And then a few more complex questions which we avoided answering but somehow end up showing him our map. The boy says the Green Line does not show in his school books because they don’t want to scare children
Regarding Palestinians Israel is so known in the news he says
At the end of the uphill walk, his mum was waiting for him and we part ways
At passport control at the airport in Tel Aviv the woman checking our passport looks up at my husband and I saying:
So where do you live
Ok so what are you doing here – world peace or something? smiling
Taxi driver in Tel Aviv tells my husband who is Norwegian:
I want to move to Norway, there are no Palestinians there.
He looks at me, a black South African:
You a team? I like to see this, like when Ethiopian is with Israeli
Stories from Palestine
A Palestinian taxi driver drops us off at the Erez Crossing to enter Gaza and says with a sad chuckle ‘Welcome to paradise’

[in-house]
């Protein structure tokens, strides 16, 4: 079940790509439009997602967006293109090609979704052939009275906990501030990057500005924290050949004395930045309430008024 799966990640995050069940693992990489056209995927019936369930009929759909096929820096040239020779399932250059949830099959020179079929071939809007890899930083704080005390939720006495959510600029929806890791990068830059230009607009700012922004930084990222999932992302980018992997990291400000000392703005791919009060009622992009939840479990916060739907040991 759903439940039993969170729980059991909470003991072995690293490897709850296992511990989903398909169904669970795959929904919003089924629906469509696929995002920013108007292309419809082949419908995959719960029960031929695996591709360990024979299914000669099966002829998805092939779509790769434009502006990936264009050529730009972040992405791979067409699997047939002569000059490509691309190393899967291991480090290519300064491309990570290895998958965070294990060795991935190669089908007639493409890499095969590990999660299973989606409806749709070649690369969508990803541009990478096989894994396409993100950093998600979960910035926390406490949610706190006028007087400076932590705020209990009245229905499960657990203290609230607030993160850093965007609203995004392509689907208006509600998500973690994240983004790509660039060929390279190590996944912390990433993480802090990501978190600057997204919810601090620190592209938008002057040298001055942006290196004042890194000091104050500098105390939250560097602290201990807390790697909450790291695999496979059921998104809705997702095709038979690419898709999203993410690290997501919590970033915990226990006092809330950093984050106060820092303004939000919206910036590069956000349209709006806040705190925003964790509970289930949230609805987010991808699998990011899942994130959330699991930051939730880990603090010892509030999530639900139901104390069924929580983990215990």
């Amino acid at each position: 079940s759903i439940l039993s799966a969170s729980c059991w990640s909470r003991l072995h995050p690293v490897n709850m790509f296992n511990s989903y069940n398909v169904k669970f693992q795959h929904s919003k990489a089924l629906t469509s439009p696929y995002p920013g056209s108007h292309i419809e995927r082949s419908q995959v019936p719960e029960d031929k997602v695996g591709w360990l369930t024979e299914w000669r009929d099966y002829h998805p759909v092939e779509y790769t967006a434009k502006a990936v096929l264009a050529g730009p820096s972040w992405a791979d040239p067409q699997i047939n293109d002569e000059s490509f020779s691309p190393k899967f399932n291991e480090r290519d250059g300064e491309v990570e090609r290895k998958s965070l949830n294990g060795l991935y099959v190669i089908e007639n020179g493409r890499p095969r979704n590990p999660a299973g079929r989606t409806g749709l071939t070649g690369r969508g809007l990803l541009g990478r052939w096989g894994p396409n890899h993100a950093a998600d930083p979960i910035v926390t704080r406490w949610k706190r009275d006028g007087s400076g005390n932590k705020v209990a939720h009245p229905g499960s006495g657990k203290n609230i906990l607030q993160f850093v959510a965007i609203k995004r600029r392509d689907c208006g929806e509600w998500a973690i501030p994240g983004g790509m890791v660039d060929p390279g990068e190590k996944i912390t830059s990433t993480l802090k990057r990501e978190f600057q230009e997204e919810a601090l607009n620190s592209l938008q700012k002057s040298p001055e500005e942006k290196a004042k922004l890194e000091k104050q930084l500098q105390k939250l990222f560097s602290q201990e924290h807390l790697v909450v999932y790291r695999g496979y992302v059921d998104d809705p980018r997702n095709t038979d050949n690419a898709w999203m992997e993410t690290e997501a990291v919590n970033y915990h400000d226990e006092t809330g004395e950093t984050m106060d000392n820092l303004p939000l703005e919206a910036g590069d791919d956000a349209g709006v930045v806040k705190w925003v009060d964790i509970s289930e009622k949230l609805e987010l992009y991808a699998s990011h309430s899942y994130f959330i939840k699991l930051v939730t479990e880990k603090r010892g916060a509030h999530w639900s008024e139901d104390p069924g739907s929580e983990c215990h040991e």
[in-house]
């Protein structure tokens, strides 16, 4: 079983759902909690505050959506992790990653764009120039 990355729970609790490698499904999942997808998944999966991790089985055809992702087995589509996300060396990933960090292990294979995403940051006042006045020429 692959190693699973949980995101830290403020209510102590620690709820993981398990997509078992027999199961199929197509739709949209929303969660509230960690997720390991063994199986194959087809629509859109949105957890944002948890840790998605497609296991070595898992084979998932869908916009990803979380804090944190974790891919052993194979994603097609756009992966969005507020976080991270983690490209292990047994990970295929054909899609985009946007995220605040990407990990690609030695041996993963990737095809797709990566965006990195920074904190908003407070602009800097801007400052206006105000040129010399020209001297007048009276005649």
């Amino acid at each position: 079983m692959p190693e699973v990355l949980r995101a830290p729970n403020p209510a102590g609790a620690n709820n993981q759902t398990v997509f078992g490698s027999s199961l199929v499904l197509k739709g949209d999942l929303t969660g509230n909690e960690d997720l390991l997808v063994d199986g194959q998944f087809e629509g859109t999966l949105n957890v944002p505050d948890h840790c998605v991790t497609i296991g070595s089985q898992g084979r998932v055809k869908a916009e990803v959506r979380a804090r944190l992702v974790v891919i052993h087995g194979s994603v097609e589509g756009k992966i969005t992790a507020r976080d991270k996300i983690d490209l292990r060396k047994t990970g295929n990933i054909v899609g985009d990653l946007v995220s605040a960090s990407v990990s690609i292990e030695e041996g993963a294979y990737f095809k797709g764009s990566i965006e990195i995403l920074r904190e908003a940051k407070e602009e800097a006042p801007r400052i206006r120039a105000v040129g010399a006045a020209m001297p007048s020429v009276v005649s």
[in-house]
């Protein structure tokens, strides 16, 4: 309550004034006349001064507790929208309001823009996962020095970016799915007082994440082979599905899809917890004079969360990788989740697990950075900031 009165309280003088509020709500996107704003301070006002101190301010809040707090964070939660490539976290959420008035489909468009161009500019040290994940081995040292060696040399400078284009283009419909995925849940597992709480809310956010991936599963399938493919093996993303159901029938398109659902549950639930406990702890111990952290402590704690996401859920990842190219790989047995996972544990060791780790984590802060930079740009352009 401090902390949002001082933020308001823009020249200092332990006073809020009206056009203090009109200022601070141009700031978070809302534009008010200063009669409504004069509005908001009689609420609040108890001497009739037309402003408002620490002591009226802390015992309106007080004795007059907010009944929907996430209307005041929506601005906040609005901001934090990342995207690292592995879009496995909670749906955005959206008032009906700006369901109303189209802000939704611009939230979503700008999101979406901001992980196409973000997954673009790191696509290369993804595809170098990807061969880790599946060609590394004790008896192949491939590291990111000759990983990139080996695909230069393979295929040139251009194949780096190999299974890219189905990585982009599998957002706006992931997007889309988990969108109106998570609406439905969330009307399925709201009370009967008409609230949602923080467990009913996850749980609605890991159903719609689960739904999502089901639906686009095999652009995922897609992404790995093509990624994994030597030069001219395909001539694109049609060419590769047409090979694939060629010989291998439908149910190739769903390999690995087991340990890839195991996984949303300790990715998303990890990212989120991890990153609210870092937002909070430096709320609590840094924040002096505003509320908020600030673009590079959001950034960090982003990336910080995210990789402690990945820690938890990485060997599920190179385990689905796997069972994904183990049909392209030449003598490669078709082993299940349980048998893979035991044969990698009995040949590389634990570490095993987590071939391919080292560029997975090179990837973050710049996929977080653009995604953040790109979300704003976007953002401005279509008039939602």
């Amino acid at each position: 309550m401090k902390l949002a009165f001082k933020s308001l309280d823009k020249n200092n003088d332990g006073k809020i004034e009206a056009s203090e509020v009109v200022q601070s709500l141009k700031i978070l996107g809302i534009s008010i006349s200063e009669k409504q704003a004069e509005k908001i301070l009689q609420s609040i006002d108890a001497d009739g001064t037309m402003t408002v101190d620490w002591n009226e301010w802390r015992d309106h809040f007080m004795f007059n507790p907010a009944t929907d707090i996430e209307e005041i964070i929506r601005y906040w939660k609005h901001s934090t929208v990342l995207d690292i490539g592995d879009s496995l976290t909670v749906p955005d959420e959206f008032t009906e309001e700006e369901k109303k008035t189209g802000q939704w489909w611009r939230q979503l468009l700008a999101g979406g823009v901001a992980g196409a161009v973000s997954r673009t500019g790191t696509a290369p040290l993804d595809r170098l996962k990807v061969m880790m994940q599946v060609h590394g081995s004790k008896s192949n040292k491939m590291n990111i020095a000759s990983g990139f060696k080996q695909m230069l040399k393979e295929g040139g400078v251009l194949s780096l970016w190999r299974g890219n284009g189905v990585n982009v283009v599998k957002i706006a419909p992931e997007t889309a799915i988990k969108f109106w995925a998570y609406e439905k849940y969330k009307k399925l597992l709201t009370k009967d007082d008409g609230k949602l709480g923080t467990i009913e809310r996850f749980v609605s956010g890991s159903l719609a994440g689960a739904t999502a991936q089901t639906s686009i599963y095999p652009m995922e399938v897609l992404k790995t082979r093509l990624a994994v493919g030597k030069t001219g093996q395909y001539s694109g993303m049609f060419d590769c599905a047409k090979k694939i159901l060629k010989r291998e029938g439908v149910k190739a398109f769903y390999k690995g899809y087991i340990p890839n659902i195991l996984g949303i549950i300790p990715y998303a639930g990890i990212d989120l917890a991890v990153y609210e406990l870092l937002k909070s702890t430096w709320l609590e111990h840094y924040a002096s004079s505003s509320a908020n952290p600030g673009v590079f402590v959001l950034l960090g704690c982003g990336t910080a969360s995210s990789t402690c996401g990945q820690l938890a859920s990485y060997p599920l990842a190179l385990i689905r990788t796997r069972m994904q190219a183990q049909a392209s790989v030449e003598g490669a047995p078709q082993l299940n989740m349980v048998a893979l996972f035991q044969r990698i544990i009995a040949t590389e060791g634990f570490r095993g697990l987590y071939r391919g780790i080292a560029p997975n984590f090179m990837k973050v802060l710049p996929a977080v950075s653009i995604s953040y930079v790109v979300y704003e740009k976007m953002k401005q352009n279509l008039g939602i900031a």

At the end of November 2012, there was much excitement in the streets of Gaza around the UN’s decision to give Palestine non-member observer status at the UN. You could see cars with chairs on them and banners across saying they’d even provide the chair to the UN as long as they got recognition
I was taking a drivers test that day and we were stuck amid the marching people carrying mostly Palestinian flags.
Over the car radio the driving school manager we will even get a sofa if they need it.
A passerby tells my instructor: Let her pass because today is our independence.
But not everyone is optimistic, a local in Gaza later tells me when I ask his view on the UN recognition:
I don’t care about UN recognition, I am here, I do exist.
Now we will see is the West human?
Palestinians can survive anything.
I was born and bred in Gaza. I have never been anywhere and I will never be he says looking out of the window.
A week later in Ramallah whilst buying some fruit, the fruit seller would ask: